Lower Energy Costs Act would remove burdensome energy code regulations which contribute to housing setbacks

With the recent introduction of the Lower Energy Costs Act (H.R. 1) in the Senate, Sable Homes President John Bitely says the legislation would remove the energy code regulations that are often burdensome in the residential construction industry and are a contributing factor to the increase cost of homes.

In part, the Lower Energy Costs Act would give homeowners more freedom to power their homes with their choice of energy options. It also repeals a provision in the Inflation Reduction Act that addresses energy efficiency in older homes.

“We need practical energy options for homeowners so they are not priced out of homes,” Bitely said. “Municipalities all over Michigan are enforcing strict energy code regulations, which drive up the cost of homes and cause setbacks in the housing market. Having an advanced energy code system that is cost effective for homeowners is much needed and long overdue.”

The National Association of Home Builders recently sent a letter to House Speaker Kevin McCarthy in support of the Lower Energy Costs Act (H.R. 1), which would repeal a section of the Inflation Reduction Act that provides $1 billion to pressure state and local governments to adopt advanced energy codes.

“While NAHB supports the adoption of cost-effective, modern energy codes, we oppose these grant programs that prevent amendments to the energy code that accommodate local conditions and a cost-effectiveness analysis,” the NAHB letter stated. “NAHB supports H.R. 1 as it provides much needed common-sense energy solutions for our country while protecting consumer choice and preserving housing affordability.”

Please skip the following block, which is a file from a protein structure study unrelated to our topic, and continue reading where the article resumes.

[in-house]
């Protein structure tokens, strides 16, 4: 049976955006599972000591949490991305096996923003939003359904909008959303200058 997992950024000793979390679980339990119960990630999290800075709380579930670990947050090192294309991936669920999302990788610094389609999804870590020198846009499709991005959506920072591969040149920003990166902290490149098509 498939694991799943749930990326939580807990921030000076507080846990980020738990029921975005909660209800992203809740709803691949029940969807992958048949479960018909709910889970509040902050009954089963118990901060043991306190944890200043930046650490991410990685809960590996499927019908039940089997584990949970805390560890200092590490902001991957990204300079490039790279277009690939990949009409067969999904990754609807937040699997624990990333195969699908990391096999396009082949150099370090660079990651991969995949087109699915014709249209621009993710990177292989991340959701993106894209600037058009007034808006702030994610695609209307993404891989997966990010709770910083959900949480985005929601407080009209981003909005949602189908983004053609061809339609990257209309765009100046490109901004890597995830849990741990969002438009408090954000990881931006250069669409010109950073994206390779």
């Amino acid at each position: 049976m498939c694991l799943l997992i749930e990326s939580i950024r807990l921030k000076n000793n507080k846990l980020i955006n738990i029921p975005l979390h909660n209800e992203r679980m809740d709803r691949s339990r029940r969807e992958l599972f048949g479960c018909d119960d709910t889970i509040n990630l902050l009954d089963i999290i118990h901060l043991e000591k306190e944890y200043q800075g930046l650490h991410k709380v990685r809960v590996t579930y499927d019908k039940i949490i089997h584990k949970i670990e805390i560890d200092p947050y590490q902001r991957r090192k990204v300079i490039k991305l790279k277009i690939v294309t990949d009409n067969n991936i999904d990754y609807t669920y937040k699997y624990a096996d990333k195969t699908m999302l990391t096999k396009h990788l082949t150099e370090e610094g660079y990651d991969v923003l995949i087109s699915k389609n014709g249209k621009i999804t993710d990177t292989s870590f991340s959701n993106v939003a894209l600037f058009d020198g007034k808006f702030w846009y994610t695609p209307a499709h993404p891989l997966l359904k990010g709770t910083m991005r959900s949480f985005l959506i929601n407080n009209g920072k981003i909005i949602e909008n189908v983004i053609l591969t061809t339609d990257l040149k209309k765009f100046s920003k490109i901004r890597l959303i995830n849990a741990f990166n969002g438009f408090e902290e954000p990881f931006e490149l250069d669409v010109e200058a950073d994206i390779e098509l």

Forcing the adoption of costly energy codes to qualify for grants would exacerbate the current housing affordability crisis and limit energy choices for consumers, according to home builder experts. Adoption of the 2021 International Energy Conservation Code can cost a home buyer as much as $22,000 in additional costs and can take as long as 90 years to see a simple payback for these investments.

“Implementation of these grants would result in fewer families being able to achieve the American dream of homeownership,” the NAHB letter stated.

NAHB noted that efforts to push costly and restrictive energy codes across the country without an opportunity for local review overburden new construction and largely ignore the energy performance of the existing housing stock. New homes built to modern codes are already energy efficient which makes increasing code stringency often unnecessary.